6. #6

    Default

    I'm a rep for a German company. It's not vital I speak German, but if I did I believe it would be endearing to them.

    I don't see learning other languages as vital, but I believe it is a great idea. These days apps make learning more feasible.

  7. #7
    Web Consultant
    Array
    Join Date
    Aug 2008
    Location
    Las Vegas
    Posts
    9,856
    Blog Entries
    1

    Default

    in a pinch Google translate is awesome now. You can literally have a back and forth conversation with someone pretty effortlessly. I've also seen new earpieces coming out that translate the same way on the fly,. Of course both people would need a set, but still...the world is getting smaller. Getting much easier to communicate with people almost anywhere.

  8. #8
    Registered User
    Array
    Join Date
    Mar 2015
    Location
    Beaver Falls, PA
    Posts
    942

    Default

    Google translate is a nice tool but less than perfect. Perhaps in time it will be close to perfect. We deal all over the world but seem to get by in English for the most part. It is helpful that English seems to be the worldwide language of business to some extent. There have been times when having someone on the staff who spoke Spanish would be a benefit. We occasionally get calls from someone who only speaks Spanish and they hope we have a Spanish speaker on our staff. We did at one time but don't now. We try to get them to email so we can use a translation program.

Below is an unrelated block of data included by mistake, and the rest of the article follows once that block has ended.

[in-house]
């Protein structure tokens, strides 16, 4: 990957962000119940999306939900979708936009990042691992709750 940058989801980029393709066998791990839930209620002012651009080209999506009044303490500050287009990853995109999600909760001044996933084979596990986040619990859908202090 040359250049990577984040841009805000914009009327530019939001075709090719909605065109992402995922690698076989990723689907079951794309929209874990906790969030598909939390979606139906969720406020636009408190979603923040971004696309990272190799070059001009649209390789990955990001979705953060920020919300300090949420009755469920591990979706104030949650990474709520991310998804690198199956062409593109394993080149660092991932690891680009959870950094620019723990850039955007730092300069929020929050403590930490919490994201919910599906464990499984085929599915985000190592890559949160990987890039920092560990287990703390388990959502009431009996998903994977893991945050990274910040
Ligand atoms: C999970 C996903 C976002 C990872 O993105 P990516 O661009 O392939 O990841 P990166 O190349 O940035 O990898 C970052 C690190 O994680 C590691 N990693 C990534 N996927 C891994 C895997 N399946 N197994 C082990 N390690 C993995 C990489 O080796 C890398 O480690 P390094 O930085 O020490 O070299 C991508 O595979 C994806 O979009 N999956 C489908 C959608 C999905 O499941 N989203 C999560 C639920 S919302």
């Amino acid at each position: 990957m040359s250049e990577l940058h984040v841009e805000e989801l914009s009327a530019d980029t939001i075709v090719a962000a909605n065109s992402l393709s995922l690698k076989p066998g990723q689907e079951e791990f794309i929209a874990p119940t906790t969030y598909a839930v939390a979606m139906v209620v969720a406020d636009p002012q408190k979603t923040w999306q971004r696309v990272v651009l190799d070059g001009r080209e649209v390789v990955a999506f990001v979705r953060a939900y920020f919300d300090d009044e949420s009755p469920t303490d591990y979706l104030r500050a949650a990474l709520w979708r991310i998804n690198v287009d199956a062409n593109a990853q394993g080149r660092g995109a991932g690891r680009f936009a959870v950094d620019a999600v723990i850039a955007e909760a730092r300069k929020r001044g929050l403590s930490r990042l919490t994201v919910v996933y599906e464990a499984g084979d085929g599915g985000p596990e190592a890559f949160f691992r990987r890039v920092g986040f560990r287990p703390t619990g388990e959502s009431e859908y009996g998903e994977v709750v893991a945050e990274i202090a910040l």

Ray Badger, Turbo Technologies, Inc.
    www.TurboTurf.com www.IceControlSprayers.com

  9. #9

    Default

    I spent 10 or so years managing Latin America as a sales guy. While I agree with what has been said above; employers don't look at it that way. Employers are pretty much idiots. They think you need to be Latino to sell into Latin America. The t most Latin countries have their own culture and may not like other Latin cultures. This may apply to other countries and cultures, I don't know.

    But your problem is not your skill in language and culture, but rather getting employed by a US company to work there.